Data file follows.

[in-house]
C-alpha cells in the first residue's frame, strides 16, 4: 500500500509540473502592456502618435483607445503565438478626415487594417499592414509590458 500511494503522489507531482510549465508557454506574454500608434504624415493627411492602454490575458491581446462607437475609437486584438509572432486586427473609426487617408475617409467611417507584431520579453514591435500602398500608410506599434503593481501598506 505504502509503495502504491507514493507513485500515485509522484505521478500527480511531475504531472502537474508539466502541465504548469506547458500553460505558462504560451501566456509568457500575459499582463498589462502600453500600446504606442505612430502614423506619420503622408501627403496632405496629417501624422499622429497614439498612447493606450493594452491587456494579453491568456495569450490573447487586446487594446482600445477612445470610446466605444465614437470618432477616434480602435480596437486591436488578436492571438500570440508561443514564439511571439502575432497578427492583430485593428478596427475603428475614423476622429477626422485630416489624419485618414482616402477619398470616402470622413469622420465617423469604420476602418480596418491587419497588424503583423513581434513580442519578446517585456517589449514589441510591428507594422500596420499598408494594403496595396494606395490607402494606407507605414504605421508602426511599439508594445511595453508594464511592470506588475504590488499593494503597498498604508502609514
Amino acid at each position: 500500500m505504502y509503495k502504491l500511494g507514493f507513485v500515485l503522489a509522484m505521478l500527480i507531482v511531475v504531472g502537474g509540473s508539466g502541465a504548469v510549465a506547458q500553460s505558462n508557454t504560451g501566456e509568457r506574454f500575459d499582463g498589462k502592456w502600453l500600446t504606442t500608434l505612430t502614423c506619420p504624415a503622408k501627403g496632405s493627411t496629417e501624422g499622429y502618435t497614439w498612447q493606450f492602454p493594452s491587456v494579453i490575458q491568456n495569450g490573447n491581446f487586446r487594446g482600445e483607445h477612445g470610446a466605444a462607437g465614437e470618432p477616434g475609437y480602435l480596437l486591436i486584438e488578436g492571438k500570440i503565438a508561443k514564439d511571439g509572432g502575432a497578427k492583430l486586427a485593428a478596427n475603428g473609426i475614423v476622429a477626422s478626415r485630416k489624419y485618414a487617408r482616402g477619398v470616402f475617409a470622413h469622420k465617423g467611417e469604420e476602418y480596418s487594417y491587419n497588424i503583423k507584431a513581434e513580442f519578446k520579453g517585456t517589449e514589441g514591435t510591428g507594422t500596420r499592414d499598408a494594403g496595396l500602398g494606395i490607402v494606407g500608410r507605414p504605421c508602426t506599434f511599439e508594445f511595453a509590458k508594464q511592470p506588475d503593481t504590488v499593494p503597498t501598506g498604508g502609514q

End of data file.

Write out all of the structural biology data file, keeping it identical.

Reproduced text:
[in-house]
C-alpha cells in the first residue's frame, strides 16, 4: 500500500509540473502592456502618435483607445503565438478626415487594417499592414509590458 500511494503522489507531482510549465508557454506574454500608434504624415493627411492602454490575458491581446462607437475609437486584438509572432486586427473609426487617408475617409467611417507584431520579453514591435500602398500608410506599434503593481501598506 505504502509503495502504491507514493507513485500515485509522484505521478500527480511531475504531472502537474508539466502541465504548469506547458500553460505558462504560451501566456509568457500575459499582463498589462502600453500600446504606442505612430502614423506619420503622408501627403496632405496629417501624422499622429497614439498612447493606450493594452491587456494579453491568456495569450490573447487586446487594446482600445477612445470610446466605444465614437470618432477616434480602435480596437486591436488578436492571438500570440508561443514564439511571439502575432497578427492583430485593428478596427475603428475614423476622429477626422485630416489624419485618414482616402477619398470616402470622413469622420465617423469604420476602418480596418491587419497588424503583423513581434513580442519578446517585456517589449514589441510591428507594422500596420499598408494594403496595396494606395490607402494606407507605414504605421508602426511599439508594445511595453508594464511592470506588475504590488499593494503597498498604508502609514
Amino acid at each position: 500500500m505504502y509503495k502504491l500511494g507514493f507513485v500515485l503522489a509522484m505521478l500527480i507531482v511531475v504531472g502537474g509540473s508539466g502541465a504548469v510549465a506547458q500553460s505558462n508557454t504560451g501566456e509568457r506574454f500575459d499582463g498589462k502592456w502600453l500600446t504606442t500608434l505612430t502614423c506619420p504624415a503622408k501627403g496632405s493627411t496629417e501624422g499622429y502618435t497614439w498612447q493606450f492602454p493594452s491587456v494579453i490575458q491568456n495569450g490573447n491581446f487586446r487594446g482600445e483607445h477612445g470610446a466605444a462607437g465614437e470618432p477616434g475609437y480602435l480596437l486591436i486584438e488578436g492571438k500570440i503565438a508561443k514564439d511571439g509572432g502575432a497578427k492583430l486586427a485593428a478596427n475603428g473609426i475614423v476622429a477626422s478626415r485630416k489624419y485618414a487617408r482616402g477619398v470616402f475617409a470622413h469622420k465617423g467611417e469604420e476602418y480596418s487594417y491587419n497588424i503583423k507584431a513581434e513580442f519578446k520579453g517585456t517589449e514589441g514591435t510591428g507594422t500596420r499592414d499598408a494594403g496595396l500602398g494606395i490607402v494606407g500608410r507605414p504605421c508602426t506599434f511599439e508594445f511595453a509590458k508594464q511592470p506588475d503593481t504590488v499593494p503597498t501598506g498604508g502609514q